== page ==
The legend of Dixie V. Counts and her child is a sad one. I first learned of the legend several years ago from the popular website, The Shadowlands. In this particular entry, it is reported that Charlie was born stillborn and that he and his mother died while she was giving birth to him. Every full moon, Dixie and Charlie can be seen wearing white and appearing to glow in the moonlight. Dixie rocks her small son in her arms, as they both weep mournfully. The date of death on their tombstones also seems to glow with the same intensity as the pair on the anniversary of their tragic deaths.
Like many good cemetery legends, this one has some roots based in fact. Dixie DID give birth to a premature baby, a girl named Nora, back in 1932. Charlie, however, was born in good health in December of 1938. Unfortunately, he would not live to see adulthood. On September 26, 1939, Dixie passed away from tuberculosis. Little Charlie also had the dreaded consumption, but would hang on another three months, passing away in December of that year.
|Dixie's Grave. Some say the date of death glows under the full moon.|
I've posted about the Dixie V. Counts legend here on Theresa's Haunted History before, but I had never actually visited the tombstones for myself. Therefore, when we couldn't find the Lambert Cemetery (where Dixie is buried) on our first attempt, I was pretty disappointed. We were going in the middle of the afternoon, so I wasn't betting on having a paranormal experience, but I at least wanted to say I had been there because....
...Dixie will be featured in my upcoming book on West Virginia cemetery legends!
Luckily, a couple of days later, my in-laws took my son out fishing, giving me a whole day to try again. This time I was prepared. In our impromptu trip, I didn't count on the fact that I got absolutely no internet/phone service AT ALL. And, since the trip was unplanned, I didn't look up the information I needed to get us to the right cemetery beforehand. That trip wasn't a complete waste, as we did get to visit another area cemetery, The Brumfield Cemetery, which was packed with history, but it wasn't the same. So, I studied the maps carefully, and felt pretty confident as I set out on my own to find Lambert Cemetery.
I searched for the actual cemetery, but didn't see it at first. After just a short trip, the road did dead end, just in someone's driveway. I was a little apprehensive, especially since their dog was out, but I made the turn-around with no problems. Coming back out towards the main road, I got a slightly different view of the surrounding hillside...and managed to see the cemetery! Thankfully, there was a house below it on the back side, so the vegetation was trimmed back. Now, I just had to find the road to reach it...and again, I cannot stress enough how much the road really wasn't a road, lol. I did find the path, which was a well-maintained, yet still kinda scary dirt/gravel road uphill.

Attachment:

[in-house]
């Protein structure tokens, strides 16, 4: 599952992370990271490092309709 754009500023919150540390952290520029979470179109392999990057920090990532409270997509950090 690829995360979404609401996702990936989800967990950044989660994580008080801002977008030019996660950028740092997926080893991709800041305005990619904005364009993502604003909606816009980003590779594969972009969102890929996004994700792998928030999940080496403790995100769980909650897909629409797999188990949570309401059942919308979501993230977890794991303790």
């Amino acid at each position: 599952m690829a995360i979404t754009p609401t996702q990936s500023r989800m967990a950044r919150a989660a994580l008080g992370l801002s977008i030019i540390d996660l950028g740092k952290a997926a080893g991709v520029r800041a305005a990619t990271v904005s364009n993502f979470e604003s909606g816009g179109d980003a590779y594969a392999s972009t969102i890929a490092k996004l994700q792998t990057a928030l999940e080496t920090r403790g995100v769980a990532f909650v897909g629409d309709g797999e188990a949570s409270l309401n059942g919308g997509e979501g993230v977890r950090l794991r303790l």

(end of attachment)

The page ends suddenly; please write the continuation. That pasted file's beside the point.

At this point, I had a huge decision to make. I had driven over an hour to get here. The cemetery was IN SIGHT, and the road didn't look too bad. However, I was completely alone with no cell service and a tiny, low-sitting car with a loose muffler. I figured that since there were plenty of Asplundh employees within walking distance, if I did get stuck, someone would be around to help me get unstuck or call for help, so I went for it.
My car did scrape the ground near the top of the path, but it wasn't too bad and after I stopped swearing, I found myself at the entrance to the small, yet nicely maintained Lambert Cemetery. The graves of Dixie and her two children were easy to spot, and I quickly managed to get in a few photographs. I had a long drive back, so I didn't stay nearly as long as I should have, but I paid my respects to Dixie and the others and headed back. On the drive home, I mulled the whole haunted tombstone legend over in my head. How in the world did this legend get started in the first place??
Due to the location of the cemetery, my guess would be that the original submitter of this story was either a member of Lambert/Spry family, lived on Dry Branch, or was somehow otherwise connected to the cemetery. I felt that way for two reasons. Firstly, there were some elements of truth to this tale. Dixie did have a stillborn infant, but it was Nora, not Charlie. Charlie and Dixie DID die in the same year...although Charlie was nearly a year old and their actual dates of death were 3 months apart. That information, which is based in fact but not accurate, sounds like information that has been passed down by oral tradition and story telling. Secondly, this cemetery just didn't seem like the type that one stumbles upon. I didn't have any negative experiences, but I just kinda felt like this was private property (the cemetery AND the whole Dry Branch Rd) and that I was an intruder. It didn't seem like it would be a popular place for even local kids to go legend tripping. It just seemed like a serene, little spot of land where members of the Spry and Lambert families were laid to rest.
|L to R: Charlie, Dixie, Nora|
As you can see from the photos of the tombstones, they are fairly new and in good shape. New flowers had recently been placed upon the graves. Someone was doing a good job of keeping the grass cut, and a burial as recent as earlier this year had taken place.
Maybe one day I'll go back up there on a full moon and see if I can see Dixie and her baby, or their glowing tombstones. But for now, I'm content to have visited the site and shared Dixie's story---both the legends AND the history. I hope she and her little ones have found peace. And I hope that you have enjoyed this trip with me in search of a West Virginia cemetery legend. More information on Dixie's story will be available in my upcoming book, so keep an eye on Theresa's Haunted History Facebook for more updates! Stay spooky, ya'll.